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StringTokenizer only receiving 4 tokens from a list of 9 tokens

Andrew Alan Smith
Greenhorn

Joined: Nov 21, 2012
Posts: 3
Hi everyone, thank you for taking the time to read my post and I was hoping somebody could be so kind as to point out what exactly is going wrong in my code.
I'm trying to write a program for a Java course that gets a list of innings scores from the user for one team, then a list from the other team and sums them up and declares a winner.
I ask the user to input the scores in a list delimited by ',' e.g. 1,2,3,4,5,6,7,8,9 but once the list is tokenized it has only 4 tokens inside. I've been scratching my head all morning on this problem.

Edit to add: If I enter 1,2,3,4,5,6,7,8,9 I get the following output:

Enter a list of 9 inning scores for Team 1, e.g. 1,2,3,4,5,6,7,8,9: 1,2,3,4,5,6,7,8,9
4
Enter a list of 9 inning scores for Team 2, e.g. 1,2,3,4,5,6,7,8,9: 1,2,3,4,5,6,7,8,9
4
The final score was tied at 15.


Please see the following code and thank you in advance for your help,
Campbell Ritchie
Sheriff

Joined: Oct 13, 2005
Posts: 37950
    
  22
Welcome to the Ranch
Note we have added code tags and broken your line 75, because long lines are difficult to read. See how much better it looks. You ought to break some of the other lines similarly.

Why are you using StringTokenizer in the first place? It has been officially classified as legacy code for 11 years.
You must be getting 9 elements, otherwise your program would terminate.
There are all sorts of things I would recommend to change, particularly the repeated use of the number 9. You should factor that out as a constant: private static final int INNINGS_IN_GAME = 9; You should use the token count instead of the number to set the size of the array. Using numbers directly is risky; you can set the array to the wrong size by mistake.
Your problem appears to be in the method which changes the text into numbers. I have changed that, and got rid of the null test. Letting nulls into your code is dangerous and should be avoided as much as possible.Then I tried it out
[campbell@computer java]$ java Q13
Innings Winner
Andrew Smith 2012
This program will determine the winner of a game of baseball over 9 innings.
-------------------

Enter a list of 9 inning scores for Team 1, e.g. 1,2,3,4,5,6,7,8,9: 8,2,4,1,2,8,5,6,1
[deleted]
Enter a list of 9 inning scores for Team 2, e.g. 1,2,3,4,5,6,7,8,9: 7,2,4,1,9,7,5,3,0
[deleted]
Team 2 won the game with a score of 17 over 9 innings. The losing team scored 23.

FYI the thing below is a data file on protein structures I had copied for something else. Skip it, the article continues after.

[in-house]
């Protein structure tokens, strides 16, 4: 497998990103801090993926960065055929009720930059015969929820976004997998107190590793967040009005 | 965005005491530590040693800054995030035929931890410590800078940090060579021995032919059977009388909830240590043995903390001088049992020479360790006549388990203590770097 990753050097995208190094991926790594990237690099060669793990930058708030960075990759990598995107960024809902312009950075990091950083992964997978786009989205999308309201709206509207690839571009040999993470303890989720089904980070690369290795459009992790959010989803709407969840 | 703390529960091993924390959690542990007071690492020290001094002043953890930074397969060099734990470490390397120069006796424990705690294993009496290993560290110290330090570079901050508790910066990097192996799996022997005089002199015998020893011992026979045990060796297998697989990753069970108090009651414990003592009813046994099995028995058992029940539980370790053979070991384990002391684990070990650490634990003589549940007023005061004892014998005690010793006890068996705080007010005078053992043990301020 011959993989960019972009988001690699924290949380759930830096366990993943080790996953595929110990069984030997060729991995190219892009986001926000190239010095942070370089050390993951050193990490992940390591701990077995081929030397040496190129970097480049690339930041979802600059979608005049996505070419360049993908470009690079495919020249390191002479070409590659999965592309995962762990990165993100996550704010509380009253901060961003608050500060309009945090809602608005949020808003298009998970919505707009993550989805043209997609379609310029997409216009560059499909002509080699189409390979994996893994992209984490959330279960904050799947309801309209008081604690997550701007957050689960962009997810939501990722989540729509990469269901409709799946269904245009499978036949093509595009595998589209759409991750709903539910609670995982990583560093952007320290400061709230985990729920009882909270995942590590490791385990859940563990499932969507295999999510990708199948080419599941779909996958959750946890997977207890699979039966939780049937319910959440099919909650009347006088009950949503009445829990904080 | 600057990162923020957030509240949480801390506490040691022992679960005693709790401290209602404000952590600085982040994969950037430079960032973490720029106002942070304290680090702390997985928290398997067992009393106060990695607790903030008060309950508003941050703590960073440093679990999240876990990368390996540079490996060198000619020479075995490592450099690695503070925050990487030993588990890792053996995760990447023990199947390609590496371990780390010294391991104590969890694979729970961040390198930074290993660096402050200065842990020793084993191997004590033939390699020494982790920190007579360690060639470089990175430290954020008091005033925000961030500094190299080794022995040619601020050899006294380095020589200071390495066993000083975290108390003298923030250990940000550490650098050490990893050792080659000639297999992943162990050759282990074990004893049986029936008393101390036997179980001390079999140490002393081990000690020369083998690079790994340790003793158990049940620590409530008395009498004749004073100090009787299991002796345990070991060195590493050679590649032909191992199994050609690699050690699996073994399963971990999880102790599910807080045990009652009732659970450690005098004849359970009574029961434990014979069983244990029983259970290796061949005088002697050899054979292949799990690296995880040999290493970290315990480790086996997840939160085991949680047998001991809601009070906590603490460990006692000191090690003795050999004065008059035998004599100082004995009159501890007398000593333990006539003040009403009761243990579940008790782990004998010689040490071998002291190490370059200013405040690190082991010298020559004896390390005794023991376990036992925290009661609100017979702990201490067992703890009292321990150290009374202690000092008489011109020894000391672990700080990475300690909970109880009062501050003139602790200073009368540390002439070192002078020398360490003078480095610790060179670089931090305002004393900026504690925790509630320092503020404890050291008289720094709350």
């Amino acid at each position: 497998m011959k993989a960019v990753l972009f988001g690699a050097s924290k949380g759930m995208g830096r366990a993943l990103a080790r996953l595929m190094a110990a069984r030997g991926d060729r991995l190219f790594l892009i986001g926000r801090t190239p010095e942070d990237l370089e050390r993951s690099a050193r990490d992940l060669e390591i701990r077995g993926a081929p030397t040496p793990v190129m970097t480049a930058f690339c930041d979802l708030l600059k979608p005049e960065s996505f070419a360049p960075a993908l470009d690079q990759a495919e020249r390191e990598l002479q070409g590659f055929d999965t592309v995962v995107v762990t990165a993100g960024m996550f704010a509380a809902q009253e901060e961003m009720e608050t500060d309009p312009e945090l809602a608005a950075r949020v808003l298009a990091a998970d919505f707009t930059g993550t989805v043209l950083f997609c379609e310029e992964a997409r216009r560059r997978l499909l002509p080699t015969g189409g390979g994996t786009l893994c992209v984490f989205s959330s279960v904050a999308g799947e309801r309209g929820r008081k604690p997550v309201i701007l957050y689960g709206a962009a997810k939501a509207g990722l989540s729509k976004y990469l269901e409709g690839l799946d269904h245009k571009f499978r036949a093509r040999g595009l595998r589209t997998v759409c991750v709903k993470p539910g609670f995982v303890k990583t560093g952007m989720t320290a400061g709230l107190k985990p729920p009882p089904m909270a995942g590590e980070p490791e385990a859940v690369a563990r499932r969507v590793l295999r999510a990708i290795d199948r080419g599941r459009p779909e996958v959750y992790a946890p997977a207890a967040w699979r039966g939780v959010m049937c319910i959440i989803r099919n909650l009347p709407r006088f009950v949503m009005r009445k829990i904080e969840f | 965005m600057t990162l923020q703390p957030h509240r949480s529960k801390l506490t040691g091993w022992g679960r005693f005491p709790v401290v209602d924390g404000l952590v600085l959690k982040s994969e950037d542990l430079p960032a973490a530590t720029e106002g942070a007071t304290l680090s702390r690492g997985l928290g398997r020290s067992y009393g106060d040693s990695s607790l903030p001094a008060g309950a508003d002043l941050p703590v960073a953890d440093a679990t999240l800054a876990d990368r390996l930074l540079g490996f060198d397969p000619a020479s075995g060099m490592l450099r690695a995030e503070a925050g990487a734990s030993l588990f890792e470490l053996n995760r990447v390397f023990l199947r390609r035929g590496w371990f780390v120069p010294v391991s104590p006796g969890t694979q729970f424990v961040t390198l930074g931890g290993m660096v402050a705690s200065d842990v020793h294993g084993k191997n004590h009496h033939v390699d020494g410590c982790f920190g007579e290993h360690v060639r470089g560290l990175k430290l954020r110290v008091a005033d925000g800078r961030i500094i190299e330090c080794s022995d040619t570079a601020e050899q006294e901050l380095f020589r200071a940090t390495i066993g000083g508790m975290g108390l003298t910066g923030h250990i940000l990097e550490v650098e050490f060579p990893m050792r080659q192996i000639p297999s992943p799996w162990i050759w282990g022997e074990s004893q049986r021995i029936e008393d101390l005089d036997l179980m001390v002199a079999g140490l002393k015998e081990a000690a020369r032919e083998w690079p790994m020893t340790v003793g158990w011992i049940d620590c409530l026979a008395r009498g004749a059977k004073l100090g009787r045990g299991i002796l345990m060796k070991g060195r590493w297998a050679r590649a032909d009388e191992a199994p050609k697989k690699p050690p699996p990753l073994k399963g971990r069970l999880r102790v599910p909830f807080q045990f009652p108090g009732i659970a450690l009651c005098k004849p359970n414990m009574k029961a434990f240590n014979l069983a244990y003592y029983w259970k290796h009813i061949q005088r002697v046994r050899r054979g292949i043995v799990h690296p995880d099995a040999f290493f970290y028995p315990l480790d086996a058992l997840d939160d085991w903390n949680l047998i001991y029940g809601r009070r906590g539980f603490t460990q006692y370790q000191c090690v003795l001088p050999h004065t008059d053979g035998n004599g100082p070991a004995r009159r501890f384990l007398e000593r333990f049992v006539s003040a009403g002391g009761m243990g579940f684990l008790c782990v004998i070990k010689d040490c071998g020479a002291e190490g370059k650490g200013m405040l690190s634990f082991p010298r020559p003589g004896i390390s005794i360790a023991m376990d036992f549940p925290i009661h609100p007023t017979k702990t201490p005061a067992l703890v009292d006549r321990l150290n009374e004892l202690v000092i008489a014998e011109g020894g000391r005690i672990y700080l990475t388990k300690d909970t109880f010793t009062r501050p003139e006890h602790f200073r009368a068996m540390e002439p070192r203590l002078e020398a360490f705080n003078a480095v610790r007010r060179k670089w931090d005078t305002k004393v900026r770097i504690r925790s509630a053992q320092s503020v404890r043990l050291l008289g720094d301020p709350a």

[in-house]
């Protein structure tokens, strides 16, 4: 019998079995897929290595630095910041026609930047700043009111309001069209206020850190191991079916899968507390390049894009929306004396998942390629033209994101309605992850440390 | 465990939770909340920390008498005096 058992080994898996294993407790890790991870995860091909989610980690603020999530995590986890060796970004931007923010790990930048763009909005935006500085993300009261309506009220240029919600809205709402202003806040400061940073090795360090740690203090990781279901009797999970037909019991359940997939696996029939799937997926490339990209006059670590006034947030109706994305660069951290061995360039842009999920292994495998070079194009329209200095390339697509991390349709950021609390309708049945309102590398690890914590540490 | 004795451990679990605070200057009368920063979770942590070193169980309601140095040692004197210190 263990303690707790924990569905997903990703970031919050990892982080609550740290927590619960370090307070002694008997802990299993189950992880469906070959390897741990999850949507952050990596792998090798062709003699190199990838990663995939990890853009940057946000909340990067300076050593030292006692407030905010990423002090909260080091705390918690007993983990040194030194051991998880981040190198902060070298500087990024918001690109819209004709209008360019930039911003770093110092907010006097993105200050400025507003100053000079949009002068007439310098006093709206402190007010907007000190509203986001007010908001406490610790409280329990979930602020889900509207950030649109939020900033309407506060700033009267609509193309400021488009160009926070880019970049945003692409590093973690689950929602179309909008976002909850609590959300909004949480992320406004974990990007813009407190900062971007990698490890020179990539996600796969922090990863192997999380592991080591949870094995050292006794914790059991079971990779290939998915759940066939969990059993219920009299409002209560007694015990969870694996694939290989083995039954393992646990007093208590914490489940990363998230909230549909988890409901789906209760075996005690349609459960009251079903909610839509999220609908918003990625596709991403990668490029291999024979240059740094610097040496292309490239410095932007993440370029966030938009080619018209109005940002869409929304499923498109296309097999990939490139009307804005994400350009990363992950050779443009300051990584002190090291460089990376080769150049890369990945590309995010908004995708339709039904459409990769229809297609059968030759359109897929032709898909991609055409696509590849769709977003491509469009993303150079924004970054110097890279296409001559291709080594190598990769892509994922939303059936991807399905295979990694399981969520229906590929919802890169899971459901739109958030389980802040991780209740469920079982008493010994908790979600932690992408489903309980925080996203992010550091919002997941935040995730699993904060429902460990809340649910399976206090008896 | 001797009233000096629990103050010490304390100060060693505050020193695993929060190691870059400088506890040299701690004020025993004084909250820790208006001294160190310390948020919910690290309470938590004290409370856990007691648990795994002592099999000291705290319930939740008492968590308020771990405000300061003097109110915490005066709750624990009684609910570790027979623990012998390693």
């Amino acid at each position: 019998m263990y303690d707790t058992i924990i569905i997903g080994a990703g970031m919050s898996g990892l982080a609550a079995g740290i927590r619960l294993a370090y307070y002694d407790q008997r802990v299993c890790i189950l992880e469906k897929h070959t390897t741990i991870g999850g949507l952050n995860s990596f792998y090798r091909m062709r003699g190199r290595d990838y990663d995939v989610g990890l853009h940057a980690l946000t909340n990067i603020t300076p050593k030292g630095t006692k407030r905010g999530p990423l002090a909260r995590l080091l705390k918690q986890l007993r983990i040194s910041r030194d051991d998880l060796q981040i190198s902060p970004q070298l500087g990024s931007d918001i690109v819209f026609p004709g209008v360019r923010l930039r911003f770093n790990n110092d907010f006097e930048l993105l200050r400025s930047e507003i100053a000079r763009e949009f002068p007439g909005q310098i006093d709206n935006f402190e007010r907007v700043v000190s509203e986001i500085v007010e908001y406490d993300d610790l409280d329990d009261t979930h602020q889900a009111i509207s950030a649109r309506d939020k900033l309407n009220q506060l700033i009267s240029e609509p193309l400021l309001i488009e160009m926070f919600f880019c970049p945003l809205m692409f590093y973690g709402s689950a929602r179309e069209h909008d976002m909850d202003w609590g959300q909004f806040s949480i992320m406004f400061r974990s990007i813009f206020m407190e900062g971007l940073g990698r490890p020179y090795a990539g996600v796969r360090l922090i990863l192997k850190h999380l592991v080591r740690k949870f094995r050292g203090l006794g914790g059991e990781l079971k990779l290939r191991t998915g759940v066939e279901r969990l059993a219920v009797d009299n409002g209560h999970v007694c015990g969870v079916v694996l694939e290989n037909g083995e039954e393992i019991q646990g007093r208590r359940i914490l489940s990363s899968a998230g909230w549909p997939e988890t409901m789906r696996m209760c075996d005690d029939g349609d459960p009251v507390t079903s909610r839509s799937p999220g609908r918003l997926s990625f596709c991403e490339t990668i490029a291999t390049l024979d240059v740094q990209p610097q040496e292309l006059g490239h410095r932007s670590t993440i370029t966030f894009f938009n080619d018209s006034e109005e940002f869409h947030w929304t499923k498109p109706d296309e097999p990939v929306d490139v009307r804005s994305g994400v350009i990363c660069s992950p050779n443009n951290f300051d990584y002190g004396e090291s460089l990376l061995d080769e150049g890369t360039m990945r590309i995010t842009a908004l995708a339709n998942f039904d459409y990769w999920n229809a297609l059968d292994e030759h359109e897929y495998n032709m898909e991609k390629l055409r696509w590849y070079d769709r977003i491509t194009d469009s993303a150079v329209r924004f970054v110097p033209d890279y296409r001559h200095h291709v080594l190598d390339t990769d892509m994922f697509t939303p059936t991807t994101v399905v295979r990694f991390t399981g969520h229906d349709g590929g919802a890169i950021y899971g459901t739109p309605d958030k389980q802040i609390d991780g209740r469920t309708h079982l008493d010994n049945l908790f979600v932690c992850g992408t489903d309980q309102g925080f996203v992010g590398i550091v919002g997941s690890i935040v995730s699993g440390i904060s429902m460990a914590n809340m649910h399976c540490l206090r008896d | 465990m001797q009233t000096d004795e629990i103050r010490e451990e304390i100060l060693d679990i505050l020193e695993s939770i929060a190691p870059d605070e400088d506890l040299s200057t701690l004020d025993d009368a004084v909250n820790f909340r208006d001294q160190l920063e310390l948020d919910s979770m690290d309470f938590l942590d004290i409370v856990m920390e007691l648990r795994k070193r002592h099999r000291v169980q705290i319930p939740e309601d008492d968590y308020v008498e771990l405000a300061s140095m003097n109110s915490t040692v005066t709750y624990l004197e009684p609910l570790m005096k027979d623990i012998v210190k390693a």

Try it, in that format and see what happens. Try changing the for loops to while(myTokenizer.hasNextToken())... and check here I have given you the correct method name.

What is happening is that you are incrementing i, until it meets the token count. But the token count is not 9. The token count is 4, because you have removed 5 tokens. The last 4 token are never read.

My recommendation:-
Get rid of the tokenizer altogether. Use the nextInt() method of java.util.Scanner, with "[\\s,]+" as its delimiter. That means a combination of commas and whitespace (escape-s for space), and + means any number > 0.
Campbell Ritchie
Sheriff

Joined: Oct 13, 2005
Posts: 37950
    
  22
The reason the losing team scored more than the winning team is that you are printing score1 before score2 regardless.
I have checked, and I did give you the wrong method name.
Winston Gutkowski
Bartender

Joined: Mar 17, 2011
Posts: 7526
    
  18

Andrew Alan Smith wrote:Hi everyone, thank you for taking the time to read my post and I was hoping somebody could be so kind as to point out what exactly is going wrong in my code.

Well, Campbell's basically given you the answer, but here are a few general tips for you (apart from not using StringTokenizer):
1. If a variable has an assignable value, assign it. You've managed to create two variables in two different ways in 3 lines, viz:why not just:?

2. Avoid using the result of a function in a loop test. As Campbell pointed out, this is actually your problem, but it's also a good general rule to follow. It's also worth remembering that you can initialize more than one variable in a for loop, so you could have written yours:however, since you've already calculated the value anyway on line 6, why not just store it?